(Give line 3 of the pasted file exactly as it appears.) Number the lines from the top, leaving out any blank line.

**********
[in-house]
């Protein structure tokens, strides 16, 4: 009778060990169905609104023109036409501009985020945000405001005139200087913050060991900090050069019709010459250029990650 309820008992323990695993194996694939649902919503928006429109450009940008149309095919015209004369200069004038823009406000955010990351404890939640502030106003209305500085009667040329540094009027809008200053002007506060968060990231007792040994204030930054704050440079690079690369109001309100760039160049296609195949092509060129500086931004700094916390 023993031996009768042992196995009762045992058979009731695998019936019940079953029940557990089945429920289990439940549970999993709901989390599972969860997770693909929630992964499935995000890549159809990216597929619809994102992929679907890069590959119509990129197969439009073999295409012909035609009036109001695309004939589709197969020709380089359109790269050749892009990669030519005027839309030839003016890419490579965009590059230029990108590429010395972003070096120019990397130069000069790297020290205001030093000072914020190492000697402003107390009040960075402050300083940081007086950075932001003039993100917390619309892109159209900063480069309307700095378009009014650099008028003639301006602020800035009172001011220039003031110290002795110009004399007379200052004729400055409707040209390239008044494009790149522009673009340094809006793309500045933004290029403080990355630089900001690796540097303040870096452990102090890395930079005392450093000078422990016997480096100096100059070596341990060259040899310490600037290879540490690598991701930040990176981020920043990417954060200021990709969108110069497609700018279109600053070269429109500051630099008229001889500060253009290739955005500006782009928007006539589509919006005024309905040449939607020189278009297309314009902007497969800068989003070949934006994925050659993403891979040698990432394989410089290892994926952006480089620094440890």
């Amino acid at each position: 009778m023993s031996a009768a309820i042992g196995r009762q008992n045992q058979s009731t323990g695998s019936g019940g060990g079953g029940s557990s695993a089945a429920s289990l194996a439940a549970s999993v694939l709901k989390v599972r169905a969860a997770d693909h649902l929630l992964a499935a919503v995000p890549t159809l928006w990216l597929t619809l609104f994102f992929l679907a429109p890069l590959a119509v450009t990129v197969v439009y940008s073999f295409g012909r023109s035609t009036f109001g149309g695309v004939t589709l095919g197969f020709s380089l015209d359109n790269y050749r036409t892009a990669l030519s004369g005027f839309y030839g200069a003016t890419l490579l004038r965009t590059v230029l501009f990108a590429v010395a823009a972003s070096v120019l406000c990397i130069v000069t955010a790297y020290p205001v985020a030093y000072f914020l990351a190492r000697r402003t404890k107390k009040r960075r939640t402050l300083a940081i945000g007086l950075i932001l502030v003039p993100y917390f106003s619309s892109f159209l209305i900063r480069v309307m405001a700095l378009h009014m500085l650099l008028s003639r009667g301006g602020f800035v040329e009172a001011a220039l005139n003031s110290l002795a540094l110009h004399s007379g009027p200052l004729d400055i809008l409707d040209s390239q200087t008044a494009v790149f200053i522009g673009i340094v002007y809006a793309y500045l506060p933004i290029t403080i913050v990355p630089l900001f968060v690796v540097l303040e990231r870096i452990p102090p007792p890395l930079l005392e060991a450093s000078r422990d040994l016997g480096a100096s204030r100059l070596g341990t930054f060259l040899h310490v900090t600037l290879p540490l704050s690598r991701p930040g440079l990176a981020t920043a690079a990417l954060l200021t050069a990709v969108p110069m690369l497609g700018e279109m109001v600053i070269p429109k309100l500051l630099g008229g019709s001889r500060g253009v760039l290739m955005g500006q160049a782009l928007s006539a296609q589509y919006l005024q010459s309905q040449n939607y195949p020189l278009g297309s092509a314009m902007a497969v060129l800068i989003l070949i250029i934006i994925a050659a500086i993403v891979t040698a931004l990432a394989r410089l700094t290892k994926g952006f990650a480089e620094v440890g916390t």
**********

């Amino acid at each position: 009778m023993s031996a009768a309820i042992g196995r009762q008992n045992q058979s009731t323990g695998s019936g019940g060990g079953g029940s557990s695993a089945a429920s289990l194996a439940a549970s999993v694939l709901k989390v599972r169905a969860a997770d693909h649902l929630l992964a499935a919503v995000p890549t159809l928006w990216l597929t619809l609104f994102f992929l679907a429109p890069l590959a119509v450009t990129v197969v439009y940008s073999f295409g012909r023109s035609t009036f109001g149309g695309v004939t589709l095919g197969f020709s380089l015209d359109n790269y050749r036409t892009a990669l030519s004369g005027f839309y030839g200069a003016t890419l490579l004038r965009t590059v230029l501009f990108a590429v010395a823009a972003s070096v120019l406000c990397i130069v000069t955010a790297y020290p205001v985020a030093y000072f914020l990351a190492r000697r402003t404890k107390k009040r960075r939640t402050l300083a940081i945000g007086l950075i932001l502030v003039p993100y917390f106003s619309s892109f159209l209305i900063r480069v309307m405001a700095l378009h009014m500085l650099l008028s003639r009667g301006g602020f800035v040329e009172a001011a220039l005139n003031s110290l002795a540094l110009h004399s007379g009027p200052l004729d400055i809008l409707d040209s390239q200087t008044a494009v790149f200053i522009g673009i340094v002007y809006a793309y500045l506060p933004i290029t403080i913050v990355p630089l900001f968060v690796v540097l303040e990231r870096i452990p102090p007792p890395l930079l005392e060991a450093s000078r422990d040994l016997g480096a100096s204030r100059l070596g341990t930054f060259l040899h310490v900090t600037l290879p540490l704050s690598r991701p930040g440079l990176a981020t920043a690079a990417l954060l200021t050069a990709v969108p110069m690369l497609g700018e279109m109001v600053i070269p429109k309100l500051l630099g008229g019709s001889r500060g253009v760039l290739m955005g500006q160049a782009l928007s006539a296609q589509y919006l005024q010459s309905q040449n939607y195949p020189l278009g297309s092509a314009m902007a497969v060129l800068i989003l070949i250029i934006i994925a050659a500086i993403v891979t040698a931004l990432a394989r410089l700094t290892k994926g952006f990650a480089e620094v440890g916390t």